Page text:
However, it would be both foolish and naive to assume that social media can, and will grow into this beautifully ‘pure’ sourcebook. To begin with there are the heavy questions of ethics and privacy. How far can we justify sprawling through the private conversations of people who have not given their consent? It hasn’t stopped historians in the past – trawling through the private correspondence of influential figures is common, and valuable practice. However, it seems somehow more immoral to snoop through someone’s Facebook account; perhaps because of the society we live in now – one of heightened sensitivity to privacy, and perhaps future historians will not be so limited by political correctness. There is though, something distinctly voyeuristic about the idea of looking into social media. Regardless, just how tolerant are the historians of the future going to be of the vacuous status updates and click-bait that has come to pollute social media? Perhaps the people worth researching will have more stimulating Facebook pages than the rest of us?

Yet still, this is naive and presumptuous. Who are we to think that an academic association or we as ‘the people’ will be in the position, both politically and financially to acquire or buy out the privacy rights of social media sites such as Facebook. Maybe someone with the right amount of money will eventually buy out Facebook down the line, probably some marketing agency working for Coca-Cola who will put it to their own uses.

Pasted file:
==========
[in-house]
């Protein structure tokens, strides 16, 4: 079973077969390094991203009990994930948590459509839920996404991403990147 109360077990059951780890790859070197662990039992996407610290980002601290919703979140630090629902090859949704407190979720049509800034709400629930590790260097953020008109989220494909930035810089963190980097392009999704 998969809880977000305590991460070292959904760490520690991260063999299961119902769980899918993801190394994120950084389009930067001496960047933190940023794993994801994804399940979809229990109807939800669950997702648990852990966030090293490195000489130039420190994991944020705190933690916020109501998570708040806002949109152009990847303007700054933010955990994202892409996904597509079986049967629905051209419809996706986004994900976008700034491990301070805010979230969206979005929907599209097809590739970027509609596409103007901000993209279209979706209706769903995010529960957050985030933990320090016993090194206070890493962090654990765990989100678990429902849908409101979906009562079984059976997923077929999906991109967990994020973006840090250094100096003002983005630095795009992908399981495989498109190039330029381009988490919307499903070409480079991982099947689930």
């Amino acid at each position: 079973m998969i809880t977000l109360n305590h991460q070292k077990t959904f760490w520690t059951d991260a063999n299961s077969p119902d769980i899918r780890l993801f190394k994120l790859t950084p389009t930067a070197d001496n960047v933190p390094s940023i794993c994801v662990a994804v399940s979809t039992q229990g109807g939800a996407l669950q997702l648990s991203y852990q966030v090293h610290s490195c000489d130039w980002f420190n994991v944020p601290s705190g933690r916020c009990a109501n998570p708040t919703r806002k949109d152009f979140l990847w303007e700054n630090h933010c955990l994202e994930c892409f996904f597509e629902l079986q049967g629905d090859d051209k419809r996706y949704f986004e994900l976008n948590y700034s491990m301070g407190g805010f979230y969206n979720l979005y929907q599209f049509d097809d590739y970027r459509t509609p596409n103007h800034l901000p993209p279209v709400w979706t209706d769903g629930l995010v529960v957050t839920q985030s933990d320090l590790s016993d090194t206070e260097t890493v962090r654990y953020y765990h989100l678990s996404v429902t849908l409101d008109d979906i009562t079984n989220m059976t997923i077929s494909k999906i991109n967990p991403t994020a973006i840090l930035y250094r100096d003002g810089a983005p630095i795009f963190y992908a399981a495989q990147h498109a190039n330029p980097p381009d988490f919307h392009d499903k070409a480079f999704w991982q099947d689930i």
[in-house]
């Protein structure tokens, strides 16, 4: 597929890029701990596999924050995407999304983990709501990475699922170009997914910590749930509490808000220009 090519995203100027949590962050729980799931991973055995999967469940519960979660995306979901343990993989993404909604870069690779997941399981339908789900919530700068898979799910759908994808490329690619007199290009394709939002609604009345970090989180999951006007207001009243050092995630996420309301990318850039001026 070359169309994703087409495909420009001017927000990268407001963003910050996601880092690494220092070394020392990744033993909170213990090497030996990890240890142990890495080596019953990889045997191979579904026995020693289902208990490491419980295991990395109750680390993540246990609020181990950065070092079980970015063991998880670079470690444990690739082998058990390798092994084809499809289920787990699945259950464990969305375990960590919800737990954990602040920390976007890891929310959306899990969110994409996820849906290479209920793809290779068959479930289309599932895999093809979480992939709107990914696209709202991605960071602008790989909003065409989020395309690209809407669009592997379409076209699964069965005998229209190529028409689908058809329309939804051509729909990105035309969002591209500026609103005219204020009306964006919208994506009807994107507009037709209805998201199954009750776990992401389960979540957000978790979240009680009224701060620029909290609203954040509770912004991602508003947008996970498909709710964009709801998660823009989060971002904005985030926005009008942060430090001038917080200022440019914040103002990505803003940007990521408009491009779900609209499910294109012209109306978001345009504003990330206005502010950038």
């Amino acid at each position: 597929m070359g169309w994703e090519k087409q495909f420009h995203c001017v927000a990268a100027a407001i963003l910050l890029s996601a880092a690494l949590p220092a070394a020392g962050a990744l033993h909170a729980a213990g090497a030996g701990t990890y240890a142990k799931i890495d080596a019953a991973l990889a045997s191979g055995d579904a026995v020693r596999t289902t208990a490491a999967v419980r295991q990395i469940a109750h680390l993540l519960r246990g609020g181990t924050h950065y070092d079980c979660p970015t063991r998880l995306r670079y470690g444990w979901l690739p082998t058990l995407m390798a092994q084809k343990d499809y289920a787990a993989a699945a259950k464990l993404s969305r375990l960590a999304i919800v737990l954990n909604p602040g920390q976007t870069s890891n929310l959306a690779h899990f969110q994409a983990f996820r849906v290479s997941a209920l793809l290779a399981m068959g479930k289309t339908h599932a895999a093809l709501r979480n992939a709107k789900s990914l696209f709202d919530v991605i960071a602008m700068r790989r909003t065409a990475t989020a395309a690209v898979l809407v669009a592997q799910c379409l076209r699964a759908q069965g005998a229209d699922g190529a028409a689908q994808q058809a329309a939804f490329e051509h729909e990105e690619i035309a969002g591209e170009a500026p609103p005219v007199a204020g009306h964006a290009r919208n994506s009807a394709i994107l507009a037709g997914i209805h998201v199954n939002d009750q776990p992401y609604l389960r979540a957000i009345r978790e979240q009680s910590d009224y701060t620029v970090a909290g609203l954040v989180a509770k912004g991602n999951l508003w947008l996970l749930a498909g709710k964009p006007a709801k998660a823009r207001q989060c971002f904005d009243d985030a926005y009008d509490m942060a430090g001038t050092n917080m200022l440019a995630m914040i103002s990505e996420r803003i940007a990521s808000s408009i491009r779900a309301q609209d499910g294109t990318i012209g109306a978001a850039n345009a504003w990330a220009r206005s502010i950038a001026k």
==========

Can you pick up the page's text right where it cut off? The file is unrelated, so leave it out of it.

The real point to be made here then, is not so much that history will be changed drastically by social media, but that it could be. Imagine the insight that certain trends could give a historian pursuing research in the cultural or political history of the 21st century. If we used Facebook through a political lens we could perceive the rise of nationalism in the 21st century for example: Facebook shows us the popularity of nationalistic pages, and also, more poignantly, where they are popular and with whom specifically. This is something that more ambiguous records of polling stations cannot give us – as they are, by their very nature anonymous.

Culturally, social media platforms such as Instagram and Flickr (photography and blog based platforms) give an insight into popular values and culture. The recent vogue of ‘vintage’ or the popular obsession with health foods and healthy lifestyle are all readily perceptible in social media. A cultural historian with interests in the body and bodily identity would have a field day with Instagram; the fascinating phenomenon of increased self-awareness, especially of bodies and personal image, is in abundance on these sites.

While social media promises so much for the historian, some of it threatening, the likelihood of receiving all the data remains slim. Even if we were to get out hands on it all, what would we do with it? Could we ethically use it? However, as it stands now there is nothing to stop someone with an account finding information about their friends or even people they do not know. Of course, this brings in to question a whole new set of issues surrounding provenance: how might the Pope portray himself on Facebook for example, and what does that tell us about his audience and his actual meaning? Away from people, one can look at the membership of pages; and if, at a later date, we are able to see what the administrator sees, we can track the trend of the page and its popularity in certain places or with certain people.

Ultimately social media has made us, and our thoughts and understandings more traceable which, with any luck, means the diversification and bettering of historical practice.